Byline: Robert Bullard
Shrewsbury - known for being the home of Charles Darwin - also had links with another illustrious nineteenth century figure.
It is sometimes forgotten that Benjamin Disraeli, the flamboyant politician, had strong links with the town, and was born 200 years ago this month, on December 21 1804.
Disraeli's links with Shropshire were three-fold.
First, he was Member of Parliament for Shrewsbury.
Second, it was from a public house in the town where he started to publicly criticise his own Prime Minister, and with it make a bid for future leadership of the Conservative Party.
And thirdly, it was to two sisters from Shropshire that, after the death of his own wife, he wrote over 1,500 letters, and pursued them for their hand in marriage.
After three unsuccessful attempts to enter parliament as an Independent Radical, Disraeli was elected as Conservative MP for Maidstone in 1837.
But when a disagreement over his election expenses threatened his re-election he looked for a new seat and - with the encouragement and help of Lord Forester, of Willey Park, Bridgnorth - he secured the nomination for Shrewsbury.
It was a close, four-horse race - 'sharp but never for a moment doubtful', he wrote to his wife - in which Disraeli and another Conservative, George Tomline, fought off two Liberals and were elected on June 30 1841.
But their election was not without opposition. The Liberals capitalised on Disraeli's reputation for having made some poor speculative investments in the Mexican mining industry and they distributed a broadsheet itemising his debts of pounds 22,000 (an accurate record and worth approximately pounds 6million today).
One of the main instigators behind this was a leading liberal and Claremont Hill barrister, Mr William Yardley, who even challenged Disraeli to a duel on the matter, but this was prevented after an intervention from the Mayor that both men should 'keep the peace'.
Not that the election result made the protesters give in. In October of that year a petition was sent to the Speaker of the House of Commons objecting to both Disraeli and Tomline's election on grounds of 'bribery and treating', and challenging Disraeli's qualifications to serve as a MP.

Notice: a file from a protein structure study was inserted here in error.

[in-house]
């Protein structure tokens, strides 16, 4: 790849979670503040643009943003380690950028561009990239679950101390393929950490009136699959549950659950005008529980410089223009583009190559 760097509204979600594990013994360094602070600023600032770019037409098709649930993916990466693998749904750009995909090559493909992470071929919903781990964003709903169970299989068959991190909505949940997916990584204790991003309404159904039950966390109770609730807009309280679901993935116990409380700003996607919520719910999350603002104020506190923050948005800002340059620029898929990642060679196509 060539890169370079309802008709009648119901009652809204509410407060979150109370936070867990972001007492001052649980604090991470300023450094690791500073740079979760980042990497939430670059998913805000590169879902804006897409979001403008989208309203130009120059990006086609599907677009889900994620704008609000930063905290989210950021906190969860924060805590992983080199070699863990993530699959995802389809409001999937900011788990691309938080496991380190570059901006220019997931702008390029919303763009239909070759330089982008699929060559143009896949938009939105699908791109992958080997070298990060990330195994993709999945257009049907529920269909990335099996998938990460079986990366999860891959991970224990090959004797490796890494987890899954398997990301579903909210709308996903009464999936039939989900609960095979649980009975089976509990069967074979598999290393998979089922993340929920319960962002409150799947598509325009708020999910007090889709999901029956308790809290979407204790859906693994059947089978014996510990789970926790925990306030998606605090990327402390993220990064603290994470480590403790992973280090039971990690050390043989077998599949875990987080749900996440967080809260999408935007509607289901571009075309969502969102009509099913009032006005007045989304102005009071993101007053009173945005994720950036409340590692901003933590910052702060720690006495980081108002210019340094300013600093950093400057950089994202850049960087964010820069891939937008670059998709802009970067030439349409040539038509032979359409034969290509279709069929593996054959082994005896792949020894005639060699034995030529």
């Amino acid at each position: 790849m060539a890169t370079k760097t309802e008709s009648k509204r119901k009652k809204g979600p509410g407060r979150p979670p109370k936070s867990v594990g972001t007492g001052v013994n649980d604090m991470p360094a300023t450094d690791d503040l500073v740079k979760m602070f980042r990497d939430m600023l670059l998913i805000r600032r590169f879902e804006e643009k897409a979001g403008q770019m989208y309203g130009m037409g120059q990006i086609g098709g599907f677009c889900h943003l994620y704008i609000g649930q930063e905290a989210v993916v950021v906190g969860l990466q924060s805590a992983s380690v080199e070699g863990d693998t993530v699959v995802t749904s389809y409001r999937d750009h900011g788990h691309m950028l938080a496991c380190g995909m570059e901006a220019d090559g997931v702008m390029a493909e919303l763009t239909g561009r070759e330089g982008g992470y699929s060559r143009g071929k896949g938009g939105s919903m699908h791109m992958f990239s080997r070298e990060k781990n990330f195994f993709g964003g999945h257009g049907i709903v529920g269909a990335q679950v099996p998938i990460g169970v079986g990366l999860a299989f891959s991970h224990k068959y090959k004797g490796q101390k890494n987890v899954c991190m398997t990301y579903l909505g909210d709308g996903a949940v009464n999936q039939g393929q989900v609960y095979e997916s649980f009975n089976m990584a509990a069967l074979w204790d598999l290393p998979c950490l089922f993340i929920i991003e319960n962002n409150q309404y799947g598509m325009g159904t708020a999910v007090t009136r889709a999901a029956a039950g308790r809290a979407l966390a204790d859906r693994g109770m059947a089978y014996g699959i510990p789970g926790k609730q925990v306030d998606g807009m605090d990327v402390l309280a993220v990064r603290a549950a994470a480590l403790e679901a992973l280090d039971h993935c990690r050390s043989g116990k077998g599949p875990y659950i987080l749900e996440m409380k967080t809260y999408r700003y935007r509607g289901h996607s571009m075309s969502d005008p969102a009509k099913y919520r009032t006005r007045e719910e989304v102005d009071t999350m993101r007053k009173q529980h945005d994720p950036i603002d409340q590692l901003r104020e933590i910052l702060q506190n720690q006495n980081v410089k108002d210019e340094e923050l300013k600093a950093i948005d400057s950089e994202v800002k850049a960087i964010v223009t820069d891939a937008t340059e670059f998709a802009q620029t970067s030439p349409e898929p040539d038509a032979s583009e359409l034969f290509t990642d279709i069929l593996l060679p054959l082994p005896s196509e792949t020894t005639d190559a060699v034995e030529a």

It was an uncomfortable time for Disraeli.
For the next six months he thought he might lose his seat, but the following April the petition was withdrawn when Disraeli's agent secured a deal in which the Conservatives dropped a similar petition against Liberal MPs that had been elected in Gloucester.
However, the objections to Disraeli, for a while at least, were not confined to the Liberals. Having seen Disraeli's political views waver from side to side as he sought to reflect the national mood of the time, fellow Conservative MPs were mistrustful of him and thought him an opportunist.
They were also concerned about his social credentials.
Disraeli had enjoyed three high profile affairs - one of which he used to blatant political gain; although baptised as a Christian he quite plainly had a Jewish background - and religious tolerance was still in its infancy; and his colleagues saw him as a dandy - with a taste for fine clothes and preference for female company. Quite plainly, he didn't fit in; and it probably didn't help that, unlike them, he had not gone to Eton or Harrow, and neither Oxford nor Cambridge University.
Disraeli did not make that many visits to Shrewsbury while the town's MP up until 1847 (after which he moved to the safer county seat and family home of Buckinghamshire). His political ambitions required his presence in the House of Commons and during this period he was busy writing a trilogy of political novels.
However, he is known to have stayed at The Lion Hotel on Wyle Cop, and the former The Bull inn, which used to stand at No.12 Abbey Foregate, and he attended events such as Prize Day at Shrewsbury School, The Bachelors Ball and Shrewsbury Races. …